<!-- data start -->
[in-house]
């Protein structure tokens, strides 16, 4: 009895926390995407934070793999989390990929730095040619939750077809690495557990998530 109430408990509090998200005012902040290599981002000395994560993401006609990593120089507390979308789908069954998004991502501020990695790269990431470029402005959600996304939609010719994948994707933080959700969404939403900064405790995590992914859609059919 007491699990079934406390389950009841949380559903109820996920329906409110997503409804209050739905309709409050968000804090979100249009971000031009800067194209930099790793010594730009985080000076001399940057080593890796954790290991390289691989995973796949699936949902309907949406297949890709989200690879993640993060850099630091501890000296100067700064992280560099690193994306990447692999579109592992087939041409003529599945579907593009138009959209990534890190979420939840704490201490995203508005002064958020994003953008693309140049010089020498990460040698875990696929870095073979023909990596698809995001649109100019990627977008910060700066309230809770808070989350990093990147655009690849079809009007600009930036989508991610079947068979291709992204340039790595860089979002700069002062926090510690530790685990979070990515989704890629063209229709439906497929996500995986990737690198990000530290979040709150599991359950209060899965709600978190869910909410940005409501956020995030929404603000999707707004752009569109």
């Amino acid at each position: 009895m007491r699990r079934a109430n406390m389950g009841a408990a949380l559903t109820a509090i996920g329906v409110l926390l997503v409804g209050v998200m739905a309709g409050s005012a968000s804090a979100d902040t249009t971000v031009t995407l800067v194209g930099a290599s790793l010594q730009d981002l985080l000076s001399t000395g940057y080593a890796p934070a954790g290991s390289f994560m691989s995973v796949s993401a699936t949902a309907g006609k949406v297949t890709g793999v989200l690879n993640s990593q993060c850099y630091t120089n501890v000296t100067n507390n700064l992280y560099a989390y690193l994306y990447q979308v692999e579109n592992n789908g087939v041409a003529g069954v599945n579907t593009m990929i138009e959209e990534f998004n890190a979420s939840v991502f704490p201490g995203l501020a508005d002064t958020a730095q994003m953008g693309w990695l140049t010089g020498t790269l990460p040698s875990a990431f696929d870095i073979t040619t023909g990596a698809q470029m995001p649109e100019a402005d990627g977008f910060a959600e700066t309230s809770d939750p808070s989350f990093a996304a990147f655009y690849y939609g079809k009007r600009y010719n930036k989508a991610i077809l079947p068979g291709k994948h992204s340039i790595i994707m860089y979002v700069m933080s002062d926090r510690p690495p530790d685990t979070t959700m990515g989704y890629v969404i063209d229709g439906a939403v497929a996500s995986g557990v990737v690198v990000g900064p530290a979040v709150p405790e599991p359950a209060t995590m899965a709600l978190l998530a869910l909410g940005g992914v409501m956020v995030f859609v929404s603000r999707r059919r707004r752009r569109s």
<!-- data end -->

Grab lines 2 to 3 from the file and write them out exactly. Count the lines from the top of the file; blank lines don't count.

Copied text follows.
């Protein structure tokens, strides 16, 4: 009895926390995407934070793999989390990929730095040619939750077809690495557990998530 109430408990509090998200005012902040290599981002000395994560993401006609990593120089507390979308789908069954998004991502501020990695790269990431470029402005959600996304939609010719994948994707933080959700969404939403900064405790995590992914859609059919 007491699990079934406390389950009841949380559903109820996920329906409110997503409804209050739905309709409050968000804090979100249009971000031009800067194209930099790793010594730009985080000076001399940057080593890796954790290991390289691989995973796949699936949902309907949406297949890709989200690879993640993060850099630091501890000296100067700064992280560099690193994306990447692999579109592992087939041409003529599945579907593009138009959209990534890190979420939840704490201490995203508005002064958020994003953008693309140049010089020498990460040698875990696929870095073979023909990596698809995001649109100019990627977008910060700066309230809770808070989350990093990147655009690849079809009007600009930036989508991610079947068979291709992204340039790595860089979002700069002062926090510690530790685990979070990515989704890629063209229709439906497929996500995986990737690198990000530290979040709150599991359950209060899965709600978190869910909410940005409501956020995030929404603000999707707004752009569109």
């Amino acid at each position: 009895m007491r699990r079934a109430n406390m389950g009841a408990a949380l559903t109820a509090i996920g329906v409110l926390l997503v409804g209050v998200m739905a309709g409050s005012a968000s804090a979100d902040t249009t971000v031009t995407l800067v194209g930099a290599s790793l010594q730009d981002l985080l000076s001399t000395g940057y080593a890796p934070a954790g290991s390289f994560m691989s995973v796949s993401a699936t949902a309907g006609k949406v297949t890709g793999v989200l690879n993640s990593q993060c850099y630091t120089n501890v000296t100067n507390n700064l992280y560099a989390y690193l994306y990447q979308v692999e579109n592992n789908g087939v041409a003529g069954v599945n579907t593009m990929i138009e959209e990534f998004n890190a979420s939840v991502f704490p201490g995203l501020a508005d002064t958020a730095q994003m953008g693309w990695l140049t010089g020498t790269l990460p040698s875990a990431f696929d870095i073979t040619t023909g990596a698809q470029m995001p649109e100019a402005d990627g977008f910060a959600e700066t309230s809770d939750p808070s989350f990093a996304a990147f655009y690849y939609g079809k009007r600009y010719n930036k989508a991610i077809l079947p068979g291709k994948h992204s340039i790595i994707m860089y979002v700069m933080s002062d926090r510690p690495p530790d685990t979070t959700m990515g989704y890629v969404i063209d229709g439906a939403v497929a996500s995986g557990v990737v690198v990000g900064p530290a979040v709150p405790e599991p359950a209060t995590m899965a709600l978190l998530a869910l909410g940005g992914v409501m956020v995030f859609v929404s603000r999707r059919r707004r752009r569109s």